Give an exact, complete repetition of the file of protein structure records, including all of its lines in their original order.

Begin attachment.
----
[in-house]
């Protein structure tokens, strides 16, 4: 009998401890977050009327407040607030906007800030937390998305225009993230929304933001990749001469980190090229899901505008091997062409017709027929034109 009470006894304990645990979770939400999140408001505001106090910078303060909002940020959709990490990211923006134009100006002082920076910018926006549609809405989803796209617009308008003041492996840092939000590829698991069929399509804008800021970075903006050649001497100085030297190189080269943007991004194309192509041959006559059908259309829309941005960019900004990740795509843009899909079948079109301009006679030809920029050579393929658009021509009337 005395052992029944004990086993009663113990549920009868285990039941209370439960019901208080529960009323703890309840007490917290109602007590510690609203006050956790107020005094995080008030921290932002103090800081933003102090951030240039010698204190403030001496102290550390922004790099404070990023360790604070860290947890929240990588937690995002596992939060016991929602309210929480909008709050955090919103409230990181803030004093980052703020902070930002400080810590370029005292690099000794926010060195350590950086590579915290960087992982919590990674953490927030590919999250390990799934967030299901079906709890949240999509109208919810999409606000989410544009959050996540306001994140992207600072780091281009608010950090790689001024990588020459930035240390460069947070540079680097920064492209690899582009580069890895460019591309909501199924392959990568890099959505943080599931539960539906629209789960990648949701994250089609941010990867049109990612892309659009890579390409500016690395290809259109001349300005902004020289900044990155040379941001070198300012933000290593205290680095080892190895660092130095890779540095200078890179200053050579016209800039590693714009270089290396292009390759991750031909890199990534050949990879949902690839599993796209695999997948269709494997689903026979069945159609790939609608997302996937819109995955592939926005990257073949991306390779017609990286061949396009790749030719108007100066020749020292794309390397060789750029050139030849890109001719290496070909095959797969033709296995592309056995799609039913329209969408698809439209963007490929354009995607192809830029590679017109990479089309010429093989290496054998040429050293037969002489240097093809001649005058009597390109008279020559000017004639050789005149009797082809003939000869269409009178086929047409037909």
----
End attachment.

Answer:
[in-house]
């Protein structure tokens, strides 16, 4: 009998401890977050009327407040607030906007800030937390998305225009993230929304933001990749001469980190090229899901505008091997062409017709027929034109 009470006894304990645990979770939400999140408001505001106090910078303060909002940020959709990490990211923006134009100006002082920076910018926006549609809405989803796209617009308008003041492996840092939000590829698991069929399509804008800021970075903006050649001497100085030297190189080269943007991004194309192509041959006559059908259309829309941005960019900004990740795509843009899909079948079109301009006679030809920029050579393929658009021509009337 005395052992029944004990086993009663113990549920009868285990039941209370439960019901208080529960009323703890309840007490917290109602007590510690609203006050956790107020005094995080008030921290932002103090800081933003102090951030240039010698204190403030001496102290550390922004790099404070990023360790604070860290947890929240990588937690995002596992939060016991929602309210929480909008709050955090919103409230990181803030004093980052703020902070930002400080810590370029005292690099000794926010060195350590950086590579915290960087992982919590990674953490927030590919999250390990799934967030299901079906709890949240999509109208919810999409606000989410544009959050996540306001994140992207600072780091281009608010950090790689001024990588020459930035240390460069947070540079680097920064492209690899582009580069890895460019591309909501199924392959990568890099959505943080599931539960539906629209789960990648949701994250089609941010990867049109990612892309659009890579390409500016690395290809259109001349300005902004020289900044990155040379941001070198300012933000290593205290680095080892190895660092130095890779540095200078890179200053050579016209800039590693714009270089290396292009390759991750031909890199990534050949990879949902690839599993796209695999997948269709494997689903026979069945159609790939609608997302996937819109995955592939926005990257073949991306390779017609990286061949396009790749030719108007100066020749020292794309390397060789750029050139030849890109001719290496070909095959797969033709296995592309056995799609039913329209969408698809439209963007490929354009995607192809830029590679017109990479089309010429093989290496054998040429050293037969002489240097093809001649005058009597390109008279020559000017004639050789005149009797082809003939000869269409009178086929047409037909």